I would be happy to draw on my professional experience in order to help you be more selective abou the advertising that you accept, or to work out a strategy to this effect to be implemented with the ad firm you’re currently working with. But do realize: every time someone gets on a TransLink bus (or the SkyTrain), these ads are telling them something about the service and its ‘target’ users, and I hope that it’s a message that TransLink has thought about. Even worse, no ads suggest that not even the bottom-of-the-barrel firms/service providers think that transit riders are a demographic worth pursuing – that’s really bad! And $85,000? That’s it? Hmmm…

Some of the positives:

  • It will bring in an extra $84000 a year… minimum. So that may only be $7000 a month but that is $7000 more than without the ads. And people who pay for these farecards aren’t spending anymore. If this could prevent a further hike in fare it’s worth having to look at them.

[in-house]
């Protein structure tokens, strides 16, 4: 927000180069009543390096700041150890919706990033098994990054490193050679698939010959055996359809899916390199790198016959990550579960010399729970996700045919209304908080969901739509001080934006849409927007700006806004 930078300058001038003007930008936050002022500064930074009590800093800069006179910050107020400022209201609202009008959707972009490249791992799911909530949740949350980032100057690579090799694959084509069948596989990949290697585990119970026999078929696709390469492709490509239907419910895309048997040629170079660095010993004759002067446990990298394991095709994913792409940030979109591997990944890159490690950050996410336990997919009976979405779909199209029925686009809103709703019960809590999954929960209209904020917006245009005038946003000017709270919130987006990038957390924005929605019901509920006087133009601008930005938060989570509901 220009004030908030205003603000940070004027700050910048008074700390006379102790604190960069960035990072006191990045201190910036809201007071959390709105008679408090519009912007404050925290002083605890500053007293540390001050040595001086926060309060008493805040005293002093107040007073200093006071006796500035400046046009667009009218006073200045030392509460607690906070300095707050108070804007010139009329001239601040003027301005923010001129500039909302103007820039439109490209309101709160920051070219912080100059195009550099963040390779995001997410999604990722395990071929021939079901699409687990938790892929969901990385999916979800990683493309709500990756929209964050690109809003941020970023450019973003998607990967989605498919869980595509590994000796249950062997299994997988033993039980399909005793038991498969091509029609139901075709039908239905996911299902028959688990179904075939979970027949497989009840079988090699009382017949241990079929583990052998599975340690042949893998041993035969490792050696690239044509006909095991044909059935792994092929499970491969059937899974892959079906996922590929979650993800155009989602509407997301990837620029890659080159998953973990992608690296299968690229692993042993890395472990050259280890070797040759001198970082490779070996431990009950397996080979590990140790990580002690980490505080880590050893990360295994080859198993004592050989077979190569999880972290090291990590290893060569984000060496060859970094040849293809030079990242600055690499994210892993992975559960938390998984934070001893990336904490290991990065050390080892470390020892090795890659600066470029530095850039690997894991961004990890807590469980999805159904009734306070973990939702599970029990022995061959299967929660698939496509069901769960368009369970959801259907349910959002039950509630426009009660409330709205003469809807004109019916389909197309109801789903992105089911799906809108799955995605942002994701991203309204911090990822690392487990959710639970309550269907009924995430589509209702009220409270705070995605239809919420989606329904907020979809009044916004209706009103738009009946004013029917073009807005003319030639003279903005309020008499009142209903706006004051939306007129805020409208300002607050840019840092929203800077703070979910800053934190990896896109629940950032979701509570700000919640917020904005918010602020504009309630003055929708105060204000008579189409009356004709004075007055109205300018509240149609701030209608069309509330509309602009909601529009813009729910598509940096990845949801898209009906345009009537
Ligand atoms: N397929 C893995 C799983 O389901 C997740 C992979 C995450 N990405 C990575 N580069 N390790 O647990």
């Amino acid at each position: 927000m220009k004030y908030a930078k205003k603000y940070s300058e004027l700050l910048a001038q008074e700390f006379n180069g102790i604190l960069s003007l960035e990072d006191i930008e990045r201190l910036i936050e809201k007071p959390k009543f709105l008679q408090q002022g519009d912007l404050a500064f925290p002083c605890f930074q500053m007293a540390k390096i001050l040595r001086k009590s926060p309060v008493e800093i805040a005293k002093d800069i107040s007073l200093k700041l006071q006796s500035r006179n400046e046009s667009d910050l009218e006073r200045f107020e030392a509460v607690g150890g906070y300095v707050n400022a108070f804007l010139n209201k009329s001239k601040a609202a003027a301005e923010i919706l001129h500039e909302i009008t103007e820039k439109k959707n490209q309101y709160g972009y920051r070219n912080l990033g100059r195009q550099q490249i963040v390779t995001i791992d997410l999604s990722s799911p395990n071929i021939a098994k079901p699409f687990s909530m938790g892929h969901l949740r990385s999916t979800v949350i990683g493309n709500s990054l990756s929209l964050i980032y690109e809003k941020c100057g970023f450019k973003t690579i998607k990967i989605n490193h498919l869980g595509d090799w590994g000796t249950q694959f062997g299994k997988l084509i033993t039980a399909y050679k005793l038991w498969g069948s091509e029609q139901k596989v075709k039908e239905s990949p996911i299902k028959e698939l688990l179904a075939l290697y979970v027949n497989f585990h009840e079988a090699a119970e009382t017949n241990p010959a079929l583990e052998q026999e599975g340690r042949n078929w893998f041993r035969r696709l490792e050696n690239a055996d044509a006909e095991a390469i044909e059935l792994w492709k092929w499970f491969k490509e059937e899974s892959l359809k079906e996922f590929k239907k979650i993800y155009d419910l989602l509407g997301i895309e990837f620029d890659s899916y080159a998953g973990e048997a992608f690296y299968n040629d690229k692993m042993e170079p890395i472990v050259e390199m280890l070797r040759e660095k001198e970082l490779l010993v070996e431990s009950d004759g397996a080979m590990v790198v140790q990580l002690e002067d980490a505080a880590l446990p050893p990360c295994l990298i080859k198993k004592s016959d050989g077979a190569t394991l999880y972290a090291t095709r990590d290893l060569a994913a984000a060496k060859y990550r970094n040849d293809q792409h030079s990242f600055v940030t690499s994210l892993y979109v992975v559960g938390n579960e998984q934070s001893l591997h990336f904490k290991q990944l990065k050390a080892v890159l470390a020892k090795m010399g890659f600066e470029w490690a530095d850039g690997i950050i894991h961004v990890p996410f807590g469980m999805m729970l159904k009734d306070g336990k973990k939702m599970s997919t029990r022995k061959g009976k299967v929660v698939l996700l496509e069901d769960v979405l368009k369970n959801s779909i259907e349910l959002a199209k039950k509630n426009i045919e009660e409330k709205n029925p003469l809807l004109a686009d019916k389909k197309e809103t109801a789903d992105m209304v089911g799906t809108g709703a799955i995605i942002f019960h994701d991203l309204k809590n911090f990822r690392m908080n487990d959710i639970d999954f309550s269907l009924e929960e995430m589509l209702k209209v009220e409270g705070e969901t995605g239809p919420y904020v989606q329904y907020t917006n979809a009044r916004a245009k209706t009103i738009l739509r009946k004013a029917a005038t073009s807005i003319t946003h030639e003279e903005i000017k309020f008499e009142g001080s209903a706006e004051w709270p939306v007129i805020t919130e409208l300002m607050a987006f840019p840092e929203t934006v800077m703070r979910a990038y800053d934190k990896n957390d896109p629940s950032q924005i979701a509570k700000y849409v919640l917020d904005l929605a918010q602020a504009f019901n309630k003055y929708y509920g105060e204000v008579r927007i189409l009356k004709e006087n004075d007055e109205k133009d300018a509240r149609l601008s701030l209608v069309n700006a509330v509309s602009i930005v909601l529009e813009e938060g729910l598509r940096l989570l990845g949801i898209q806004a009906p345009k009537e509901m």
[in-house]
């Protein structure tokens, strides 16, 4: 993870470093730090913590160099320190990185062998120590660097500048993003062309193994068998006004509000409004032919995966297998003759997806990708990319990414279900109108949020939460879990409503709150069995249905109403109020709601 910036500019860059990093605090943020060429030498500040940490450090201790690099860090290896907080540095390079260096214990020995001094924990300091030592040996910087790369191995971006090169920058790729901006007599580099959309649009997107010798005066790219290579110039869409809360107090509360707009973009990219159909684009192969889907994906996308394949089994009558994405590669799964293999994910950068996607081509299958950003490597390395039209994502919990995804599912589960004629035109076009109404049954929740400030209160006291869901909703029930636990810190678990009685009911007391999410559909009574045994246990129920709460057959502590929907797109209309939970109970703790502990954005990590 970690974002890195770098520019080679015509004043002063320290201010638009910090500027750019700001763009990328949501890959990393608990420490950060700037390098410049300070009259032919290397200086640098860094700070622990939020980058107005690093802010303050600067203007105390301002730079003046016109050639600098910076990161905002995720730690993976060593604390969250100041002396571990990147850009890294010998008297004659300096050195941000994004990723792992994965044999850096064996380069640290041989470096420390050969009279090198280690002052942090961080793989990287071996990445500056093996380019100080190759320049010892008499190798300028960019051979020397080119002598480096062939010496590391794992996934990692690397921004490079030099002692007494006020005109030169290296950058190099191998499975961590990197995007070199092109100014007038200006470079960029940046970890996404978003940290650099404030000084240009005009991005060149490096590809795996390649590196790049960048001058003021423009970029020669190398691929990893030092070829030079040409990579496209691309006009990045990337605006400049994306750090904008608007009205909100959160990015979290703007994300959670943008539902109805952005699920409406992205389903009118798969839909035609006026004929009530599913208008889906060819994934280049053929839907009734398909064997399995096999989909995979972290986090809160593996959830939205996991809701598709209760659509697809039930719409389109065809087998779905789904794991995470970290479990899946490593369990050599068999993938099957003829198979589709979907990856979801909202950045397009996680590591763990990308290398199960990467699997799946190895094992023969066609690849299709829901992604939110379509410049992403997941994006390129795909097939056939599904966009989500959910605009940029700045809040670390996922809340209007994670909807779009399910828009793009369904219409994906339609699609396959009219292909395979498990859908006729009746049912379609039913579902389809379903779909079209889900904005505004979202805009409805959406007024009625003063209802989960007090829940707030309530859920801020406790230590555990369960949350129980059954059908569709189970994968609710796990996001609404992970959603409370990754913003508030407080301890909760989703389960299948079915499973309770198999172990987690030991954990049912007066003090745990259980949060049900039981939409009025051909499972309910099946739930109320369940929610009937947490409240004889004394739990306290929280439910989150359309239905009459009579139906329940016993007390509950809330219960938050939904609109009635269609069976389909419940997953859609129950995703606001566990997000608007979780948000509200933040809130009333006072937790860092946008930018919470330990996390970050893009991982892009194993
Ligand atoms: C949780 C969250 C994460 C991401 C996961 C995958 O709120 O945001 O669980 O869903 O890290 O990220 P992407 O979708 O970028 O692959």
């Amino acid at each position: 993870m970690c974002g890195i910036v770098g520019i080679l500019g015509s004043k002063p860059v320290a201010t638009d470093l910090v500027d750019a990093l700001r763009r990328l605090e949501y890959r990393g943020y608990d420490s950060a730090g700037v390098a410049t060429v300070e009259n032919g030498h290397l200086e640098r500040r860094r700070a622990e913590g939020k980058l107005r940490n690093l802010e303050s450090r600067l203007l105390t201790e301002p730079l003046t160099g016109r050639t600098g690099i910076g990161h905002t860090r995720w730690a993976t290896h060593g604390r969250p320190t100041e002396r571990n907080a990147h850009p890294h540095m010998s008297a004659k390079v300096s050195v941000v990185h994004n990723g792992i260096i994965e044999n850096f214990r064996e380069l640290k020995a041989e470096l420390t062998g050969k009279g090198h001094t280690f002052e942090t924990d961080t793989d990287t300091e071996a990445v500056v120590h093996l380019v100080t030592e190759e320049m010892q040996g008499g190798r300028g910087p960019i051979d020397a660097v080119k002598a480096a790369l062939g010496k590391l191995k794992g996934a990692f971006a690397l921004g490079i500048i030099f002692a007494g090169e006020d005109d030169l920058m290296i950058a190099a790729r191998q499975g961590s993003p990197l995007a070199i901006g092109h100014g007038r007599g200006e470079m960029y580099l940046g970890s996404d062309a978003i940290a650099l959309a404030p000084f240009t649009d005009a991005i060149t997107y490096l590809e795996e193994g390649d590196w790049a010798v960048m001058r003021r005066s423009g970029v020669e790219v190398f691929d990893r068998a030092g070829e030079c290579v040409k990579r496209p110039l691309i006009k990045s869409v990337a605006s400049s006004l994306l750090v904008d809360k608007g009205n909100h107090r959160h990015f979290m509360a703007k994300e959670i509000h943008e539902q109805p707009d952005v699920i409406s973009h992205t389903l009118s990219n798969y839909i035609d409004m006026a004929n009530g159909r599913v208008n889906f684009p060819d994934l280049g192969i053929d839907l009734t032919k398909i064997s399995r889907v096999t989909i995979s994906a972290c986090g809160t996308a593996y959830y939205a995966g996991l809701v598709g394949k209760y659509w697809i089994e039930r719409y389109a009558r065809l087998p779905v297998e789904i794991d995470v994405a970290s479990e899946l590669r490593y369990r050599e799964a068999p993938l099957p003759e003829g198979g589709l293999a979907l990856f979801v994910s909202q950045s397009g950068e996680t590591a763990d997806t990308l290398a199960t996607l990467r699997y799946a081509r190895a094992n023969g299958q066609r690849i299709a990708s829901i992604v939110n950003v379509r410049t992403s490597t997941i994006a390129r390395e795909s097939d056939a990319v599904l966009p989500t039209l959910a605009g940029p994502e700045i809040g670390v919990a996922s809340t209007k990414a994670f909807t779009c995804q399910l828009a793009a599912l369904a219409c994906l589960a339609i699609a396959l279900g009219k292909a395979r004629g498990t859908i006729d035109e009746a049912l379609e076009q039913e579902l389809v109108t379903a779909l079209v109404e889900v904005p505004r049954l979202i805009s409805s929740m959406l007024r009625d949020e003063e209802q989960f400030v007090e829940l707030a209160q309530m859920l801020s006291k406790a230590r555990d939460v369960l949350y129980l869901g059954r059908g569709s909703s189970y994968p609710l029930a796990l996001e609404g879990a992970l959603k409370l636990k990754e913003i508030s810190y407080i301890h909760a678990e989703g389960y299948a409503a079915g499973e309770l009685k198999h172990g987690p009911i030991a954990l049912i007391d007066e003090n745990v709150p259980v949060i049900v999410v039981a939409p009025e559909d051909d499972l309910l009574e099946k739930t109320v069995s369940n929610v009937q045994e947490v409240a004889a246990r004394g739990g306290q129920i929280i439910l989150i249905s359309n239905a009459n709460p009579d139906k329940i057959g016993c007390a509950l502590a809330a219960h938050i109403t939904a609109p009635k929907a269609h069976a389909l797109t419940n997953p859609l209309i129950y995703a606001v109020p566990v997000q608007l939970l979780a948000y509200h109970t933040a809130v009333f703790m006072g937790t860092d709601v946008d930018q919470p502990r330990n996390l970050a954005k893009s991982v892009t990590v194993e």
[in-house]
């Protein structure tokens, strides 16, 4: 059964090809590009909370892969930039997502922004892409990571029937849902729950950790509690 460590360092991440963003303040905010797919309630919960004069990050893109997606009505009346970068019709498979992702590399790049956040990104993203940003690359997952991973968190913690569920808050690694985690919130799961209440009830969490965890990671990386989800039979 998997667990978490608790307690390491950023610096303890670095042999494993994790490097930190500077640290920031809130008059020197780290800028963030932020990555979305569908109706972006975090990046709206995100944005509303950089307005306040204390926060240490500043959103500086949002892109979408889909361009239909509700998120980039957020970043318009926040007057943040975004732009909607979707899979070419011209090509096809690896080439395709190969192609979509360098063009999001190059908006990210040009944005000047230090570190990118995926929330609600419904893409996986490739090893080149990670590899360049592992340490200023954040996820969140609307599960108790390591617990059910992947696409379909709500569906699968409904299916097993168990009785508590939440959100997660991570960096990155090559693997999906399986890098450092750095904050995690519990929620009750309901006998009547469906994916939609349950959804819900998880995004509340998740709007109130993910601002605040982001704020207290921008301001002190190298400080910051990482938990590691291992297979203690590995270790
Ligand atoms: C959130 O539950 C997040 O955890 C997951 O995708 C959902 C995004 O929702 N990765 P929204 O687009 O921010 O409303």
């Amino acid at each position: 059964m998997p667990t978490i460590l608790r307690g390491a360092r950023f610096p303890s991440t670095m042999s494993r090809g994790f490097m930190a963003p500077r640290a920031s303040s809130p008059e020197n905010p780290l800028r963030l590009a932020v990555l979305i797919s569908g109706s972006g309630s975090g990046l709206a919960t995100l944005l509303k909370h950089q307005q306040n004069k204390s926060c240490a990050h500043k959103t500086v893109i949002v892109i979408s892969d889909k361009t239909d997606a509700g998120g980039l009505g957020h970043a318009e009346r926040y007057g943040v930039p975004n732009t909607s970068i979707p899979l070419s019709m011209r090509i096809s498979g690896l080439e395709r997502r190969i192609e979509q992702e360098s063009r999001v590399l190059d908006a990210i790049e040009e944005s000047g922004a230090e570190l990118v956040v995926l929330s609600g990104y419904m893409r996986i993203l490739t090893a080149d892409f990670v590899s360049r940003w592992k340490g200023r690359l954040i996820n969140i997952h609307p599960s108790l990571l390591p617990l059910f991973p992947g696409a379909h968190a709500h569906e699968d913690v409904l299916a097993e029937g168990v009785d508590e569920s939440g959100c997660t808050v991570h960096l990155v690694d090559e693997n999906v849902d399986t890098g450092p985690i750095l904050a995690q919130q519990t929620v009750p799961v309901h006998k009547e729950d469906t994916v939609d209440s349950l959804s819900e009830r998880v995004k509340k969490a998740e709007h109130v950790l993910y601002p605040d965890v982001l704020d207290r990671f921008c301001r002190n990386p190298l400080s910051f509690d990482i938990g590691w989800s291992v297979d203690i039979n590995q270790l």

• Who looks at their pass? You flash it at the driver/skytrain attendant and shove it back in your pocket/wallet/purse. Is it really bothering you that much or are we just complaining to complain?
  • The opportunity to advertise things of worth. Soap, shampoo, showers, a list of manners. I’m going to agree with another of those Buzzer comments, we should raise money to buy an ad and direct people towards some place that could educate them on riding transit politely (cough*thisblog*cough).
  • 2 different types of farepasses could be made available. One without ads, at a slightly higher cost (although as it was pointed out, each pass with an ad is bringing in about $0.05/month) and a second one with the ad a slightly lower rate.